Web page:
If you check the web for the name Maggieknockater you are likely to find explanations ranging from ‘arable land on the forest’s lower slopes’ to ‘the fullers field’. However there is much more to the place than that. For a start, Mary Queen of Scots may have stayed at the nearby Gauldwell Castle during her tour of Scotland in 1561.

Mind you, she stayed at some seventy Scottish castle residences during her travels, so perhaps Maggieknockater requires a somewhat greater claim to fame to justify the long name.

The Maggieknockater school was of course closed in the 1960s and the local church was famously turned into a home in the early 1970s. What was once a smithy is now a garage but still in the hands of the MacLean family, which has lived there for quite a few generations.  Maggieknockater formerly had a post office which seemingly opened in June 1876 and closed in the mid-20th century.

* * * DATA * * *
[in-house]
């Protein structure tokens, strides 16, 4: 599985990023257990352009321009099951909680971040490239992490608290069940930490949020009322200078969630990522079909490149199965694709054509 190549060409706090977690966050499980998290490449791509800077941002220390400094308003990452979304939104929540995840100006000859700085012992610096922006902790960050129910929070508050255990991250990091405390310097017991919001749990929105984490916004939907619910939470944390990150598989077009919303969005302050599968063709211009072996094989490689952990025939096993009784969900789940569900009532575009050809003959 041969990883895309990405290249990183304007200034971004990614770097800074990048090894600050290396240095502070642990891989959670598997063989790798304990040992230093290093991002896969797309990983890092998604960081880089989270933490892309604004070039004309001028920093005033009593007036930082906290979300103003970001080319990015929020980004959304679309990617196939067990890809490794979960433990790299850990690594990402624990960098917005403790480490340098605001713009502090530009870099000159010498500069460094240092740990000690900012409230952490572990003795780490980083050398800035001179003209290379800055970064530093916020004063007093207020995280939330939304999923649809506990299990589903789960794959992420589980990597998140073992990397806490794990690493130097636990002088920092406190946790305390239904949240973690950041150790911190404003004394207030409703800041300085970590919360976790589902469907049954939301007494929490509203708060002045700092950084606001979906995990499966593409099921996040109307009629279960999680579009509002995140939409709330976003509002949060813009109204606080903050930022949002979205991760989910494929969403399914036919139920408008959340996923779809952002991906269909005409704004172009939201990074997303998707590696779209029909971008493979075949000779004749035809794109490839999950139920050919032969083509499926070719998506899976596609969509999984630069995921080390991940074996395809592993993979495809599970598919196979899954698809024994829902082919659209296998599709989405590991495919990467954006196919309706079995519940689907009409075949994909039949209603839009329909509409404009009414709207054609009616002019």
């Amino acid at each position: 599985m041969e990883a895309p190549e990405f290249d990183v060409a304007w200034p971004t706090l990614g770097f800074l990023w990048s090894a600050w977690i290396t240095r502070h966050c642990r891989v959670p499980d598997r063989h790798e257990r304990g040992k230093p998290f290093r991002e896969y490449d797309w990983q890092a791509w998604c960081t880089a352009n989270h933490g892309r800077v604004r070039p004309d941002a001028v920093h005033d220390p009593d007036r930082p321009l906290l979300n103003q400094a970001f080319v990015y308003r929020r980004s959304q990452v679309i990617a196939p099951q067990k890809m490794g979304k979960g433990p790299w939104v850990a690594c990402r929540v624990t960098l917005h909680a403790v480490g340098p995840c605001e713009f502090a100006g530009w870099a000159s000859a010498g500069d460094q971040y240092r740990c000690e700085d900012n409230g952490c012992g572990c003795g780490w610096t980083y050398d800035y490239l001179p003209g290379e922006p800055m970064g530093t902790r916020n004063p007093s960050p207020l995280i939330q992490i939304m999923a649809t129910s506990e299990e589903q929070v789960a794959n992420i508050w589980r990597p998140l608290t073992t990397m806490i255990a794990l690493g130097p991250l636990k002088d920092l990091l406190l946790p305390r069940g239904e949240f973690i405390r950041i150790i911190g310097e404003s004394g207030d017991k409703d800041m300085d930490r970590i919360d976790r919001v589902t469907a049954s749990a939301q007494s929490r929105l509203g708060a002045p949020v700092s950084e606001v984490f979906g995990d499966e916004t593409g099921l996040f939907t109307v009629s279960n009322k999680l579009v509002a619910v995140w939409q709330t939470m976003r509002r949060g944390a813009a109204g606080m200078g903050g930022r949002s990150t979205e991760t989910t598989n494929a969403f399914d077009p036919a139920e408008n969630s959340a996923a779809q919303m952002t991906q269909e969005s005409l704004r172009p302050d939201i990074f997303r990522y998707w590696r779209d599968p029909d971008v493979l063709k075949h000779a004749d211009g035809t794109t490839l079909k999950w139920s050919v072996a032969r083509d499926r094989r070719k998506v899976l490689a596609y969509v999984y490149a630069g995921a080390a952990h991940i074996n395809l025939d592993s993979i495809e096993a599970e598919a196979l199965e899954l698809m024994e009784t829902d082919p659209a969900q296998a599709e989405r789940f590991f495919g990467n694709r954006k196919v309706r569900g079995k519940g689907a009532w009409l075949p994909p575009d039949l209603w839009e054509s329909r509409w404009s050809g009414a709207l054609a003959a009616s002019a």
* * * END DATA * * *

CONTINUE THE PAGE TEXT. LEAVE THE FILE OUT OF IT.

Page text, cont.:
Not much going for the place perhaps, unless you count the bees.

It seems that up until the late 1960s there was large apiary in the village.

Highland Dance -  Ccredit. Janice RayneIt was started by an Aberdonian by the name of George McLean who made heather honey on a grand scale and sold it far and wide.
Crate loads of the stuff went to Ireland and outlets all over the UK, but the best was sold at the roadside to passing motorists who saw the Maggieknockater Apiary as a welcome pit stop on the road to either Craigellachie or Keith.

George was in fact one of the most prominent beekeepers in Scotland.

A farmer, grocer and blacksmith, he was also the secretary of the North of Scotland Beekeepers’ Association for a time.